The Interventions Supporting Long-term Adherence aNd Decreasing cardiovascular events (ISLAND) trial was a three-arm, single-blinded pragmatic randomized trial of theory-informed interventions that sought to improve adherence to evidence-based medications and completion of cardiac rehabilitation among patients discharged post-heart attack. The trial randomized over 2700 patients across nine cardiac centres in Ontario, Canada, finding no effects on medication adherence, but meaningful increases in cardiac rehabilitation.  Upon acceptance of the ISLAND trial, the editors of The BMJ asked for our reflections and so we asked ourselves: How did we get here? And what now?
First, we developed and implemented a single-centre pilot randomized controlled trial. In that study, we rapidly developed and tested a reminder-letter urging survivors of myocardial infarction to adhere to their prescribed medications. The trial demonstrated the general feasibility of our approach, but did not find changes in patient behaviour.  We realized that our intervention did not adequately address the key underlying determinants of our targeted behaviours. One great challenge in preparing for ISLAND was in utilizing a theory-informed approach to the intervention components, while incorporating user-centred design principles to the intervention implementation. [3,4] If we are to build interventions that people use and find useful, and if we are to learn as much as possible from them, further methodological development in combining theory-based and user-centred design approaches are likely needed.
Our approach in ISLAND was built not only on theory, user-input, and experience from a pilot trial, but also on insights from leaders carrying out similar, hospital-funded programs. However, for many conditions, multiple (oft-competing) local implementations of interventions (“letting a thousand flowers bloom”) will not be as efficient as a centralized approach. For ISLAND, it was simply not feasible for each participating cardiac centre to hire staff to carry out these post-discharge interventions. It’s also not equitable that patients covered by the same health insurance should get different care depending on the fund-raising abilities of the hospital foundation where the ambulance happened to take them. Our principle for ISLAND was to develop and test an intervention that could be operationalized consistently and equitably for all patients in the health-system. We believe the success of ISLAND could act as an impetus for discussions about which programs should be run locally, and which should seek more efficient approaches to central implementation. Centralization need not limit innovation or contextualization; an implementation laboratory approach could be used to embed quality improvement trials within a system-wide intervention.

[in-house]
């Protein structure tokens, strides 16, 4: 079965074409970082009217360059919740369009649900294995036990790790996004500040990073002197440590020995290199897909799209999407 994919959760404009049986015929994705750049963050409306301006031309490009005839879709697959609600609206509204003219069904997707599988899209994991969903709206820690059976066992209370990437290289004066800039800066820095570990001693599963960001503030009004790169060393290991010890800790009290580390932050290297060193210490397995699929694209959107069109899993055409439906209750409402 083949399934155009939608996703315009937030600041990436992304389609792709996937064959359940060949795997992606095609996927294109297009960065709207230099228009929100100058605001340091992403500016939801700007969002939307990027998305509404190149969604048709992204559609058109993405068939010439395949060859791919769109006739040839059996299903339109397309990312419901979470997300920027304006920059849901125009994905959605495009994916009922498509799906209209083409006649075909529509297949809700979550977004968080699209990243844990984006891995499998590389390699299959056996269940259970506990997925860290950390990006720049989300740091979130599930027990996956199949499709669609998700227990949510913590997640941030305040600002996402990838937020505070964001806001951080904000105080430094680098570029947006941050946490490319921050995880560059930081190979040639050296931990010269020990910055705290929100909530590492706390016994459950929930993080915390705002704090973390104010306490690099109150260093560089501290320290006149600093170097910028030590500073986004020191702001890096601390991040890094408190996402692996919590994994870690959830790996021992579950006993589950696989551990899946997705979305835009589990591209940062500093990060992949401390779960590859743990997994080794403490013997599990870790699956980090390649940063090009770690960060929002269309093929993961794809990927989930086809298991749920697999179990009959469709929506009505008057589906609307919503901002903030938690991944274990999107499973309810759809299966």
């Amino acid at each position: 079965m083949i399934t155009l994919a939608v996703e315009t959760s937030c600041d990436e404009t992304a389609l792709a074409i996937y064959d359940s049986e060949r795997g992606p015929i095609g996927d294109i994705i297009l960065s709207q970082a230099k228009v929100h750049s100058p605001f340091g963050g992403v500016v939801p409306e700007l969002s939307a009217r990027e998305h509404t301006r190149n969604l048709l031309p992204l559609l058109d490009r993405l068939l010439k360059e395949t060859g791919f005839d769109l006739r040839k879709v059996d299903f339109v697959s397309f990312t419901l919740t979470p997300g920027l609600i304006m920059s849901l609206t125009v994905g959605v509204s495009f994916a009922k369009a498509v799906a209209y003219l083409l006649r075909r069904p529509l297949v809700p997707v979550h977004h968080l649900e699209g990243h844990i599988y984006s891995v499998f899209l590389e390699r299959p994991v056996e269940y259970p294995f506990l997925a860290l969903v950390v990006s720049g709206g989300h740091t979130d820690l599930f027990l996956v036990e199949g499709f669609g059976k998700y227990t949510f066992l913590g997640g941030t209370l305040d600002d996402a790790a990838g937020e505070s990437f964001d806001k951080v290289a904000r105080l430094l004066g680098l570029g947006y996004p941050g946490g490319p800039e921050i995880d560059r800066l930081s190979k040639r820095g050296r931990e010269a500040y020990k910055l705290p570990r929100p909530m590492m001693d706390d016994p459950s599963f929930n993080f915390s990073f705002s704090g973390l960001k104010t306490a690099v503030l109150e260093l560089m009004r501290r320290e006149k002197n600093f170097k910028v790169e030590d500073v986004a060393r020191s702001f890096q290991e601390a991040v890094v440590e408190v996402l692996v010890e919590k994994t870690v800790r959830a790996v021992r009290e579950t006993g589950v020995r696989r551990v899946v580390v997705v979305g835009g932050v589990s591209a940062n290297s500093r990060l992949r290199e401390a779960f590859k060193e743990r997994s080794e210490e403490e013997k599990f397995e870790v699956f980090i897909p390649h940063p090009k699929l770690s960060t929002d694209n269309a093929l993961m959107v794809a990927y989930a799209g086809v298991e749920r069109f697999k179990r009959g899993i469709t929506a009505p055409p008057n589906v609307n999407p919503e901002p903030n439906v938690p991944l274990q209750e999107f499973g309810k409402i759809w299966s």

The key to allowing ISLAND to be centrally organized was ensuring that all interventions were delivered on behalf of the cardiology team of the hospital where the patient was treated for their heart attack. In effect, the research team conducting the intervention (and the program evaluation) acted as an agent of the cardiology team. In ISLAND, our limited resources meant that we could not have study staff in each cardiac centre, and our pragmatic approach meant that we wanted the evaluation to reflect a real-world implementation. This trial of a low-risk, low-burden, quality improvement intervention met criteria for an altered approach to consent, wherein participants had multiple opportunities to opt-out and only formally consented during telephone-based outcome collection at the end of the study. The lack of formal complaints validated the approach taken; the burden of consent should not be greater than the burden of the intervention tested in a quality improvement study. We believe that ISLAND thus offers a key example for other low-risk, low-burden quality improvement trials.
We’re proud of what we’ve accomplished over the last 10 years… but we have so much more to learn. In the coming years, we will strive to build on the foundations learned with ISLAND in order to benefit patients and health systems around the world.
Noah Ivers, clinician scientist, Department of Family and Community Medicine, Women’s College Hospital, Toronto, Canada.
J-D Schwalm, associate professor and scientist, Population Health Research Institute, Hamilton Health Sciences, McMaster University, Canada.
Competing interests: Please see research paper.
1 Ivers, Schwalm et al. Interventions Supporting Long-term Adherence aNd Decreasing cardiovascular events (ISLAND): Pragmatic randomized trial. https://www.bmj.com/content/369/bmj.m1731
2 Schwalm et al. Cluster randomized controlled trial of Delayed Educational Reminders for Long-term Medication Adherence in ST-Elevation Myocardial Infarction (DERLA-STEMI). Am Heart J. 2015 Nov;170(5):903-13.
3 Presseau et al. Identifying determinants of medication adherence following myocardial infarction using the Theoretical Domains Framework and the Health Action Process Approach. Psychol Health. 2017 Oct;32(10):1176-1194.
4 Witteman et al. Negotiating Tensions Between Theory and Design in the Development of Mailings for People Recovering From Acute Coronary Syndrome. JMIR Hum Factors. 2017 Mar 1;4(1):e6.
5 Grimshaw et al. Reinvigorating stagnant science: implementation laboratories and a meta-laboratory to efficiently advance the science of audit and feedback. BMJ Qual Saf. 2019 May;28(5):416-423.